There is no moral or ethical issue in selling created stones, as
long as they are disclosed as such.

There is one “high class” jeweler in town that sells Chatum created
stones. These stones cost hundreds per ct wholesale, and look the
same as what I pay $5 per ct. Both created.

I have customers that are serious, and customers that like to have
fun. I value the natural for what they represent, and I value the
created for what they represent. I make beautiful jewelry either
way.

The present economy is really bad, we are down 1/3 this month from
same time last year.War and election seems to be giving us a double
whammy. Our customers are complaining about not being able to spend.
And we have lots of nicely made, low cost sterling. Like thousands
of pieces. So something is happening, and none of us know when it
will get better.

Richard in Denver


#4

Cam,

It is the rarity factor that makes the prices. If you want to use
synthetics in your jewellery, then do so. Just state clearly to your
consumers that they are not buying the real thing.

Syntetics are made of the same material than their natural
counterparts, with all the same chemical/optical properties.

Alain


#5

Cam,

First let me say that not all Synthetic stones are less expensive
than their natural counterpart ( An example would be Amethyst vs.
Synthetic Amethyst ).

Second thing to keep in mind that there are Synthetic Gemstones and
Imitation Gemstones. A synthetic Gemstone is made up of all the same
physical and Chemical properties as the Genuine Gemstone it is
imitating. An Imitation Gemstones just looks like the stone it is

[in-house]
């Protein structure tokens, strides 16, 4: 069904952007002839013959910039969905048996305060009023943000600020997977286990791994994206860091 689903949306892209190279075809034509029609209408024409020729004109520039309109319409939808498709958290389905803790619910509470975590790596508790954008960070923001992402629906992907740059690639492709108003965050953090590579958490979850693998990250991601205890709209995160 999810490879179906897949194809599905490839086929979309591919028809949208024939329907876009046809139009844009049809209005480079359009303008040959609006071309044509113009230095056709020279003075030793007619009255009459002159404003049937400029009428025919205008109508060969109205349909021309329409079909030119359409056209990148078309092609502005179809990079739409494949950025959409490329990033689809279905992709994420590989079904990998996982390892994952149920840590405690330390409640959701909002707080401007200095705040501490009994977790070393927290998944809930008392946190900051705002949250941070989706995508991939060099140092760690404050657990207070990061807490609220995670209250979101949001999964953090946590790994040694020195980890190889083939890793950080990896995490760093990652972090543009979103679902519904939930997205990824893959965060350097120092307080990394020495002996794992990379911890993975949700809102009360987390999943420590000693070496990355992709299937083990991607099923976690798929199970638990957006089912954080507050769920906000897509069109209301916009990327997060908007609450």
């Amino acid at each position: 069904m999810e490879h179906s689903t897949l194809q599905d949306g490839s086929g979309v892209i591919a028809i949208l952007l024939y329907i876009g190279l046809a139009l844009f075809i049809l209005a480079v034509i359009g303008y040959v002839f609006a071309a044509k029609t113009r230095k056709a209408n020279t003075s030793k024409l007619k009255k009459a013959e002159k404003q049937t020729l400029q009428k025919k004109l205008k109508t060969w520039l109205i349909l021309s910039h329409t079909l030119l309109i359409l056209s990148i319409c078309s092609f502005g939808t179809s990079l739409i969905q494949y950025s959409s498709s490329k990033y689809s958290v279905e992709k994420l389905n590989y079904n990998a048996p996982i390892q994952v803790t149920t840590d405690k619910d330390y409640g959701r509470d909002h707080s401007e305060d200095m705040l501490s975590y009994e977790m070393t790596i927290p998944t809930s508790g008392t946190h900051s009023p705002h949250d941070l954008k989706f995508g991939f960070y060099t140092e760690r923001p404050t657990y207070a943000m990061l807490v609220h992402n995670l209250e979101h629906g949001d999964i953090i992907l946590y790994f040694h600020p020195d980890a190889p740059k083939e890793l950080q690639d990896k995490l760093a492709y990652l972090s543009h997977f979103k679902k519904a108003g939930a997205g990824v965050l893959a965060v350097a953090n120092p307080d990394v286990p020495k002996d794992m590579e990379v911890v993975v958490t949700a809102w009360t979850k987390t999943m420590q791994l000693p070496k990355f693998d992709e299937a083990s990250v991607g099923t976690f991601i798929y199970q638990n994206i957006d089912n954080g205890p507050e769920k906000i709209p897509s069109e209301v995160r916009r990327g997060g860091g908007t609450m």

trying to imitate but doesn’t have the same properties. Keep in
mind that an Imitation Gemstone can also be a Synthetic Gemstone. An
example would be a Synthetic Spinel imitating a Ruby or Sapphire in
color.

Third thing to keep in mind is that the cost or value depends on the
process that was used to create the Synthetic. Some process are
rather quick and others take a long time to create the stone.

As for whether or not you should use these is up to you and the
people that you are serving. My preference is to use Genuine
Gemstones but as a custom jeweler I have had people ask me to create
jewelry with interesting materials such as beach pebbles, old
pottery chards and glass as well as Genuine and Synthetics.

Find some good books in your Library on Gemstones and contact G.I.A.
at http://www.gia.edu to further your interest in both Genuine and
Synthetic Gemstones.

Good Luck
Greg DeMark
email: greg@demarkjewelry.com
Website: www.demarkjewelry.com


#6
  HOWEVER, I would like to know why synthetics are cheaper across
the board. 

For the most part, it’s the rarity concept: Perfect natural stones